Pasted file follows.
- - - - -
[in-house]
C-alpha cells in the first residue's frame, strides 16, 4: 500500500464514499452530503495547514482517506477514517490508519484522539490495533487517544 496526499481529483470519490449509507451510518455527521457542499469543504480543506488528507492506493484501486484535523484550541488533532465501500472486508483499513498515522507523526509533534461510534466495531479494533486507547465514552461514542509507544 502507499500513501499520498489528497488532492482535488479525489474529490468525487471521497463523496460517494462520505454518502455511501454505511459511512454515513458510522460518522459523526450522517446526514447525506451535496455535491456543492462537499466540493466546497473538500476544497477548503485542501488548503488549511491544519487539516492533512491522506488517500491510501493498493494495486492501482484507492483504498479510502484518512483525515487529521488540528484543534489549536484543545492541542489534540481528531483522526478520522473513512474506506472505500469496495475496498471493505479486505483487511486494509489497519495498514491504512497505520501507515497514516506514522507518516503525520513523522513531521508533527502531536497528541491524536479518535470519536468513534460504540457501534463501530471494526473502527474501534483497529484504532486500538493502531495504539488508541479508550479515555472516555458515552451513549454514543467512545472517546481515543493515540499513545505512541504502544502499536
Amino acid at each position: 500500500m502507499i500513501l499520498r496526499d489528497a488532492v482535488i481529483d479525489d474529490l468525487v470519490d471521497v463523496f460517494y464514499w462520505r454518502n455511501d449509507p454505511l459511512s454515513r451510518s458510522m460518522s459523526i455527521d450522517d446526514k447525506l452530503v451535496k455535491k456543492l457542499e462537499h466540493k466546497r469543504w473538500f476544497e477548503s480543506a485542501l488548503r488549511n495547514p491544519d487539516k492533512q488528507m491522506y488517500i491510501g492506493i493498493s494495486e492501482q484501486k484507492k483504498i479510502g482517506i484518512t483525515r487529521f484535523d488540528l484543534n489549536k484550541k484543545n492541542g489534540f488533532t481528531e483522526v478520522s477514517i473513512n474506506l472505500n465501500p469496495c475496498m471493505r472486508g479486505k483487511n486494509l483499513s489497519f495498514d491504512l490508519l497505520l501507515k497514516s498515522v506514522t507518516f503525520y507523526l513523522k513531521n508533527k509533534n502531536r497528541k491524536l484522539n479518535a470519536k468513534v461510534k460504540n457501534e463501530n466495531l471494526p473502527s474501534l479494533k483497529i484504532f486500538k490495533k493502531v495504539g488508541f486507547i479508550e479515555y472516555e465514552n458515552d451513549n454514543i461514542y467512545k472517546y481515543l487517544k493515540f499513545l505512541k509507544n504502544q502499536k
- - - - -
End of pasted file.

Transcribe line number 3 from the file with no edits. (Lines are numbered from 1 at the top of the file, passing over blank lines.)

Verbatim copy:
Amino acid at each position: 500500500m502507499i500513501l499520498r496526499d489528497a488532492v482535488i481529483d479525489d474529490l468525487v470519490d471521497v463523496f460517494y464514499w462520505r454518502n455511501d449509507p454505511l459511512s454515513r451510518s458510522m460518522s459523526i455527521d450522517d446526514k447525506l452530503v451535496k455535491k456543492l457542499e462537499h466540493k466546497r469543504w473538500f476544497e477548503s480543506a485542501l488548503r488549511n495547514p491544519d487539516k492533512q488528507m491522506y488517500i491510501g492506493i493498493s494495486e492501482q484501486k484507492k483504498i479510502g482517506i484518512t483525515r487529521f484535523d488540528l484543534n489549536k484550541k484543545n492541542g489534540f488533532t481528531e483522526v478520522s477514517i473513512n474506506l472505500n465501500p469496495c475496498m471493505r472486508g479486505k483487511n486494509l483499513s489497519f495498514d491504512l490508519l497505520l501507515k497514516s498515522v506514522t507518516f503525520y507523526l513523522k513531521n508533527k509533534n502531536r497528541k491524536l484522539n479518535a470519536k468513534v461510534k460504540n457501534e463501530n466495531l471494526p473502527s474501534l479494533k483497529i484504532f486500538k490495533k493502531v495504539g488508541f486507547i479508550e479515555y472516555e465514552n458515552d451513549n454514543i461514542y467512545k472517546y481515543l487517544k493515540f499513545l505512541k509507544n504502544q502499536k